The City of Accra has been selected among five recipients of the Global Cities Fund for Migrants and Refugees (GCF), an initiative that responds to the unmet needs of cities to support migrants, refugees and internally displaced people (IDPs).
The fund will be used to study the situation of migrants working in the city’s informal economy and facilitate their access to financial inclusion, health care and child care.
The other beneficiary cities are Arua (Uganda), Beira (Mozambique), Johannesburg (South Africa) and Monrovia (Liberia).
This was announced at the International Migration Review Forum 2022 organised in New York, USA, last Wednesday.
They are to receive a total grant of $200,000 to implement projects that will address the needs of migrants and people affected by the climate crisis.
The selection was made by a committee of subject matter experts and practitioners who reviewed submissions and selected the beneficiary cities based on their anticipated impact, engagement with affected communities and commitment of city leadership.
The fund was launched in 2021 at a UN Climate Change Conference (COP26) by Mayors Migration Council (MMC) and a C40 Cities Climate Leadership Group (C40 Cities).
It was in partnership with the Robert Bosch Stiftung (RBSG) and the Inclusive Climate Action (ICA) Chapter of the GCF, which drives financial and technical resources to African cities.
The Chief Executive Officer of the Accra Metropolitan Assembly (AMA), Elizabeth Kwatsoe Tawiah Sackey, who spoke at the forum, said the fund would empower the selected cities to better understand the experiences of migrant communities, particularly those in the informal economy who were displaced by climate crisis.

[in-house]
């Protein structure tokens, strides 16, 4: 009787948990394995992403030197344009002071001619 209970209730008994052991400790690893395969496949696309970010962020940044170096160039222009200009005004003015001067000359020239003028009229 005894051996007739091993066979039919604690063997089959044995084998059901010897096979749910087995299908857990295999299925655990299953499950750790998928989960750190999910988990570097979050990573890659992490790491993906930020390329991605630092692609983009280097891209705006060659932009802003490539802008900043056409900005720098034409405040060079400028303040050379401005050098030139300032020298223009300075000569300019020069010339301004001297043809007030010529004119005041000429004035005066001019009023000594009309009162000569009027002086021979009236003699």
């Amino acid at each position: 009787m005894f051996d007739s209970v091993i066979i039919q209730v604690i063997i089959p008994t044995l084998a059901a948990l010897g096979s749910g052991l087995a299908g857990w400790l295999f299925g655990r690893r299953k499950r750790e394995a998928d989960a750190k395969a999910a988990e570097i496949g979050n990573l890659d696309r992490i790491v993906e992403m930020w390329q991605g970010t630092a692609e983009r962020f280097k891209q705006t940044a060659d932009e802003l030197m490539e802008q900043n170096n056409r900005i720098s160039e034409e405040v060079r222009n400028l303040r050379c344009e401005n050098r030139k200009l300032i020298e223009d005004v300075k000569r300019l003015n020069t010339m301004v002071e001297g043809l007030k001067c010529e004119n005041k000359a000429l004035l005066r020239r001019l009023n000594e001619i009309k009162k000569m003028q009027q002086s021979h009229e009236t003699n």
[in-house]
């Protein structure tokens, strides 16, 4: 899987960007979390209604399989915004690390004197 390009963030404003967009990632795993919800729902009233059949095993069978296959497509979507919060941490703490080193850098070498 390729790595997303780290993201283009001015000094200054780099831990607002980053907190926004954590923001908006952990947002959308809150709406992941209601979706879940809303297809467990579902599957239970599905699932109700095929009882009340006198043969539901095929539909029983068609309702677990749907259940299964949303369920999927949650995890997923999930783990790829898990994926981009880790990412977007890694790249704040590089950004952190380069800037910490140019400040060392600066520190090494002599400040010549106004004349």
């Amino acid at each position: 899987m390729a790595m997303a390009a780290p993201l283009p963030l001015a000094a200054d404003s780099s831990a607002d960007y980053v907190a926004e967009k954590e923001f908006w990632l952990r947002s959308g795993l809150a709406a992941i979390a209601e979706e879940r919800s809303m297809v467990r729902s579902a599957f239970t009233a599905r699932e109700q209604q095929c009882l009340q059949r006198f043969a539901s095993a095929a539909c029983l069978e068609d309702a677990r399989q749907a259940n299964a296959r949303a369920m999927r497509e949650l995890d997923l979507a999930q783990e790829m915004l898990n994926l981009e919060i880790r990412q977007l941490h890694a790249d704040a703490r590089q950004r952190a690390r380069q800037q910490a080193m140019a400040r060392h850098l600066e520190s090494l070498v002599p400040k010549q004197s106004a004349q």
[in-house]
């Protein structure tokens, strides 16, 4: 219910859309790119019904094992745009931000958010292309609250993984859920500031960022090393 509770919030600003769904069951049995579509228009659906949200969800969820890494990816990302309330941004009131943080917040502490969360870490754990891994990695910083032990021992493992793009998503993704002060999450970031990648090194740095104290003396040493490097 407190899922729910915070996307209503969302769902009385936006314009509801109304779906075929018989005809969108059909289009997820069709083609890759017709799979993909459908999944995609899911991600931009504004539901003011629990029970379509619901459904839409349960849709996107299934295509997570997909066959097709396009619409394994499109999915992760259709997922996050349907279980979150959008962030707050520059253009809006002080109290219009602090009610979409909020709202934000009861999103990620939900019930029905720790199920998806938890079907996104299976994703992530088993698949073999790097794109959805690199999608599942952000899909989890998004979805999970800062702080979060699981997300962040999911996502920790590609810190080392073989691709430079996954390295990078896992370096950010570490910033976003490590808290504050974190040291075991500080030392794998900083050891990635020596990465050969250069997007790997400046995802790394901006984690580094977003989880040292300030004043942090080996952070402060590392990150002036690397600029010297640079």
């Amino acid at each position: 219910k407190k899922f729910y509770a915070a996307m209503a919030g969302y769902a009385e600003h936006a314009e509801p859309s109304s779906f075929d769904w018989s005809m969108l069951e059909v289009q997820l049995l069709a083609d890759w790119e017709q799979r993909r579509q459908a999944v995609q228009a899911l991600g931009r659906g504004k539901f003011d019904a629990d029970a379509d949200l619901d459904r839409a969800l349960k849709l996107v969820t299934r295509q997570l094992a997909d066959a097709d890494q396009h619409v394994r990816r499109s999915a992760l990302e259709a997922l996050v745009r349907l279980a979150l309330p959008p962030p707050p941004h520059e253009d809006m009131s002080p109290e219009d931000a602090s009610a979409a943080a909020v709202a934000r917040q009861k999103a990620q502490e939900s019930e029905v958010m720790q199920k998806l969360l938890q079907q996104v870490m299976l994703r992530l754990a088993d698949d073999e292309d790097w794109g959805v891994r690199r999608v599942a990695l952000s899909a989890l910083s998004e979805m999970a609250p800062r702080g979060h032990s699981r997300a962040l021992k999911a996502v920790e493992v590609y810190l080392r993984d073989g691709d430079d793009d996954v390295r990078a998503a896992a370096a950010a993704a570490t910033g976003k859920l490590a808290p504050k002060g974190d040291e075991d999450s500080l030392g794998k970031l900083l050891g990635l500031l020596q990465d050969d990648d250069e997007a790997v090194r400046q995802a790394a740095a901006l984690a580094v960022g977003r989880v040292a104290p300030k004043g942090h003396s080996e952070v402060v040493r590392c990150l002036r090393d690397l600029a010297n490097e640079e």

“The GCF will empower us to mould our services and programmes around the needs of migrants, while making our cities more ecologically sustainable,” she said.
According to her, the World Bank had estimated that about 85 million sub-Saharan Africans could migrate by 2050 due to climate crisis, and said it was for that reason African mayors were taking bold action, both locally and internationally, to address the situation.
One of the actions taken by African mayors, Ms Sackey said, was the establishment of the C40-MMC Global mayors task force on climate and migration, aimed at protecting residents against heat, flooding or landslides, as well as welcoming people displaced by climate impact.
“In Accra, 80 per cent of employment is in the informal sector, which includes street vendors, home-based work and waste pickers.
“At the same time, 40 per cent of internal coastal migration in the country is climate related, which is further exposing Accra to pressure from migration and compounding informal sector vulnerabilities, particularly for migrants and refugees who struggle to access basic services such as health care and child care through precarious informal sector work,” she added.
For her part, the Executive Director of the MMC, Vittoria Zanuso, said the council would collectively improve the lives of thousands of migrants and marginalised residents affected by climate crisis and work with them as allies in the green transition.